WHEREFORE, the defendant moves the Court to void the judgment and dismiss the charge

with prejudice for the reasons stated herein and because it is the right thing to do, the law

commands it and justice demands it. The defendant further moves the court to return all of his

property and fees or in the alternative, make him whole again and anything else that the court

sees fit to grant. If the Court denies this motion, the defendant moves the court to provide

findings of fact and conclusions of law why this motion should be denied in accordance with

MCR 2.613(C).

Respectfully Submitted,

______________________ Notary Stamp Here

Mark Alan Jackson

129 North Lowell Road

Windham, NH 03087




All exhibits have been attached to the end of this document and labeled. Some are part of

the original Court Record and some are unclear, but should have been entered into the Court


A. Complaint for Habeas Corpus, filed by defendant’s Attorney (listed as Attorney for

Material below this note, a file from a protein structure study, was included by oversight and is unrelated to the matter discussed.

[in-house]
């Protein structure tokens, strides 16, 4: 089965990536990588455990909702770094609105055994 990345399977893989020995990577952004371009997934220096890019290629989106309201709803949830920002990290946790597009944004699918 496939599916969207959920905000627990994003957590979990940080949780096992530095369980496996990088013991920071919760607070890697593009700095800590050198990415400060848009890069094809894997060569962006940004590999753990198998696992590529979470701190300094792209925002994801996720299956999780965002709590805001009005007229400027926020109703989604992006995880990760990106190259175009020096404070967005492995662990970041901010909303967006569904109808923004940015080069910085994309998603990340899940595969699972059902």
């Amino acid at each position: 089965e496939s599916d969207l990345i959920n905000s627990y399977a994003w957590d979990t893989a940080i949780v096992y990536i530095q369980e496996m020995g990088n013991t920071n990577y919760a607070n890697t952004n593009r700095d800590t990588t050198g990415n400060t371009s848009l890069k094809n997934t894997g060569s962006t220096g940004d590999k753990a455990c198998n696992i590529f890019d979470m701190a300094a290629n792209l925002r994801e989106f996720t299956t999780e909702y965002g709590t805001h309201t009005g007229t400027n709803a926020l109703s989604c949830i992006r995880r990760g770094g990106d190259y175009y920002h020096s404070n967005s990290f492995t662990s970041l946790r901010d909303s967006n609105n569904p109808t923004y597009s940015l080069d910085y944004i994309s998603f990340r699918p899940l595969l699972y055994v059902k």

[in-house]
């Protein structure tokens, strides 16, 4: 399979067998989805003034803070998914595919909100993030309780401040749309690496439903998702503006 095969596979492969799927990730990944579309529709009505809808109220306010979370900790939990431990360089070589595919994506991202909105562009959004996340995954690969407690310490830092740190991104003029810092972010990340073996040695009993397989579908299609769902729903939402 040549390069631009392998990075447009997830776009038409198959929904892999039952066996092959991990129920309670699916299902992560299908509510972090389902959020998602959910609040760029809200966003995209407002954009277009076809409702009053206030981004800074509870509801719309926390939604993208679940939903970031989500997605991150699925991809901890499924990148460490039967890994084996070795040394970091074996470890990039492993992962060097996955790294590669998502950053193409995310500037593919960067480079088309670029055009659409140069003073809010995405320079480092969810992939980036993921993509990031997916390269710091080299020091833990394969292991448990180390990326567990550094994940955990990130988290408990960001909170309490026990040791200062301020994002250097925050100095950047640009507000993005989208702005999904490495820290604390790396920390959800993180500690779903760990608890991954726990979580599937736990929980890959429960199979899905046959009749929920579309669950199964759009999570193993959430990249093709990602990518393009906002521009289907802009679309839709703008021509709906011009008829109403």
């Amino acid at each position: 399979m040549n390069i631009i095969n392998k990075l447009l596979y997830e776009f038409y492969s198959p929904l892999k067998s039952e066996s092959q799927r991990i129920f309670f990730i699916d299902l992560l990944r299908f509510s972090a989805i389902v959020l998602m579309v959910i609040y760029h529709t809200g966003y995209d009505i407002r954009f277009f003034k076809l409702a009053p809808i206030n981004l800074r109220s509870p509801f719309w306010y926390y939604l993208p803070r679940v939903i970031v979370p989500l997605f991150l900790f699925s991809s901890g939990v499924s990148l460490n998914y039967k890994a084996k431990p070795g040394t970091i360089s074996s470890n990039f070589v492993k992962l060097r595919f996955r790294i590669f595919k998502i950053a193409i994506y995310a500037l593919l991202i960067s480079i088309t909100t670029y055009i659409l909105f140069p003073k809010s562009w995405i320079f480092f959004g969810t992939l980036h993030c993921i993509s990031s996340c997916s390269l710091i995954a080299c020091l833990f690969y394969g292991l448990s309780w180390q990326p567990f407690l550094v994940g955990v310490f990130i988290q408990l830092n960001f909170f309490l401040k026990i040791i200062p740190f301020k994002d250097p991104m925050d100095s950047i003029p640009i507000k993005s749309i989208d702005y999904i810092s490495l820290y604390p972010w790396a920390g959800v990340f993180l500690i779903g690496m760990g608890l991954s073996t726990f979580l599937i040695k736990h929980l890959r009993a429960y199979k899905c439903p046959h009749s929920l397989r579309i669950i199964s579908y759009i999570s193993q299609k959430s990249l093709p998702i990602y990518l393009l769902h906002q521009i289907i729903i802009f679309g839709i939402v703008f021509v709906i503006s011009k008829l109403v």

the Plaintiff, Bar #20214, on November 7, 2000 against Benny Napoleon, Detroit

Chief of Police.

B. Complaint for Habeas Corpus, filed by defendant’s Attorney (listed as Attorney for

the Plaintiff, Bar #20214, on November 8, 2000 against Benny Napoleon, Detroit

Chief of Police.

C. Writ of Habeas Corpus, granted on November 8, 2000, by the Honorable John R.

Perry, Bar # 18808, to be delivered to the custody of Paul Semperger, Attorney for

the Defendant (listed as Attorney for the Plaintiff), Bar # 20214, for the purpose of

returning for arraignment or to bring the Defendant to arraignment scheduled for

November 9, 2000 at 9:00 a.m. at 36th District Court, Room 4039.

D. Writ of Habeas Corpus, granted on November 9, 2000, by the Honorable John R.